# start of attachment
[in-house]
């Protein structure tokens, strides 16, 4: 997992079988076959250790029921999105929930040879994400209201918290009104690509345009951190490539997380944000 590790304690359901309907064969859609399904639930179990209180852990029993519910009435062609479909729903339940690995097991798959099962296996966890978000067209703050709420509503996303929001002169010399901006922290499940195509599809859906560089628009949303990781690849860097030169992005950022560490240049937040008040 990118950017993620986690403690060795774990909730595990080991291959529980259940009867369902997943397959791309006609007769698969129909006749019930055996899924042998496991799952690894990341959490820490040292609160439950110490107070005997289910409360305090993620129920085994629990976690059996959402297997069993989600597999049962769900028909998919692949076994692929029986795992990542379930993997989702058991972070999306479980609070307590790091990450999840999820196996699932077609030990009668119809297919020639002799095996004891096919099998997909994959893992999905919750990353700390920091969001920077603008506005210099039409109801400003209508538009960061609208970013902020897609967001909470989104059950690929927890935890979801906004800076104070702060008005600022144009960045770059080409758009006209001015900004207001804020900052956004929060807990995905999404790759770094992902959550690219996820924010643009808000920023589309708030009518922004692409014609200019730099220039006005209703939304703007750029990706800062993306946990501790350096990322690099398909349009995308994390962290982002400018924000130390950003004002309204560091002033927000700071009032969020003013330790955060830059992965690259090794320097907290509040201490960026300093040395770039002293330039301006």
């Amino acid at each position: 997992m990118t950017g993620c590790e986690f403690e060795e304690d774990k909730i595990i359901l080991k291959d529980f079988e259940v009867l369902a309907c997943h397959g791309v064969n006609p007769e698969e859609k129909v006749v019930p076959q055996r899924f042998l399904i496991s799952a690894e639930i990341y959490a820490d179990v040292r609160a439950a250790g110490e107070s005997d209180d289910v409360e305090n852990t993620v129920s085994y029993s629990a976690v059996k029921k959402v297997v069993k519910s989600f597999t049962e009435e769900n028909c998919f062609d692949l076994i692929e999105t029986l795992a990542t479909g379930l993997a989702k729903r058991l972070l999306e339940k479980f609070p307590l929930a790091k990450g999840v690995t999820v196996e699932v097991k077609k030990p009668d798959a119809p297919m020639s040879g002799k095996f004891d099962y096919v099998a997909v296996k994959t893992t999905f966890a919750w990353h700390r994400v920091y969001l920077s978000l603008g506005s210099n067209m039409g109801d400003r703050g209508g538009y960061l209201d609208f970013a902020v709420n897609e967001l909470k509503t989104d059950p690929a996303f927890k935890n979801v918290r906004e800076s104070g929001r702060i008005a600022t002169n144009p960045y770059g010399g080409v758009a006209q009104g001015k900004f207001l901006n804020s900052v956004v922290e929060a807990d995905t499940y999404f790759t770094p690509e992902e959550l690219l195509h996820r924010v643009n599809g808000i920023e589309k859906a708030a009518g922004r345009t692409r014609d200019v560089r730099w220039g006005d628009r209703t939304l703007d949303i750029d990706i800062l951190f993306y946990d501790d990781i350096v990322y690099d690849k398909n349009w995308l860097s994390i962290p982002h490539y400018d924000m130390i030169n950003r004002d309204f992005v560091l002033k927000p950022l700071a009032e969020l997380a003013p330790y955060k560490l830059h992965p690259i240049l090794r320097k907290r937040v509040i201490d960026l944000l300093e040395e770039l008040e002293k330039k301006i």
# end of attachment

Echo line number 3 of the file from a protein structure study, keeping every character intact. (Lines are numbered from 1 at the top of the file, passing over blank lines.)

């Amino acid at each position: 997992m990118t950017g993620c590790e986690f403690e060795e304690d774990k909730i595990i359901l080991k291959d529980f079988e259940v009867l369902a309907c997943h397959g791309v064969n006609p007769e698969e859609k129909v006749v019930p076959q055996r899924f042998l399904i496991s799952a690894e639930i990341y959490a820490d179990v040292r609160a439950a250790g110490e107070s005997d209180d289910v409360e305090n852990t993620v129920s085994y029993s629990a976690v059996k029921k959402v297997v069993k519910s989600f597999t049962e009435e769900n028909c998919f062609d692949l076994i692929e999105t029986l795992a990542t479909g379930l993997a989702k729903r058991l972070l999306e339940k479980f609070p307590l929930a790091k990450g999840v690995t999820v196996e699932v097991k077609k030990p009668d798959a119809p297919m020639s040879g002799k095996f004891d099962y096919v099998a997909v296996k994959t893992t999905f966890a919750w990353h700390r994400v920091y969001l920077s978000l603008g506005s210099n067209m039409g109801d400003r703050g209508g538009y960061l209201d609208f970013a902020v709420n897609e967001l909470k509503t989104d059950p690929a996303f927890k935890n979801v918290r906004e800076s104070g929001r702060i008005a600022t002169n144009p960045y770059g010399g080409v758009a006209q009104g001015k900004f207001l901006n804020s900052v956004v922290e929060a807990d995905t499940y999404f790759t770094p690509e992902e959550l690219l195509h996820r924010v643009n599809g808000i920023e589309k859906a708030a009518g922004r345009t692409r014609d200019v560089r730099w220039g006005d628009r209703t939304l703007d949303i750029d990706i800062l951190f993306y946990d501790d990781i350096v990322y690099d690849k398909n349009w995308l860097s994390i962290p982002h490539y400018d924000m130390i030169n950003r004002d309204f992005v560091l002033k927000p950022l700071a009032e969020l997380a003013p330790y955060k560490l830059h992965p690259i240049l090794r320097k907290r937040v509040i201490d960026l944000l300093e040395e770039l008040e002293k330039k301006i």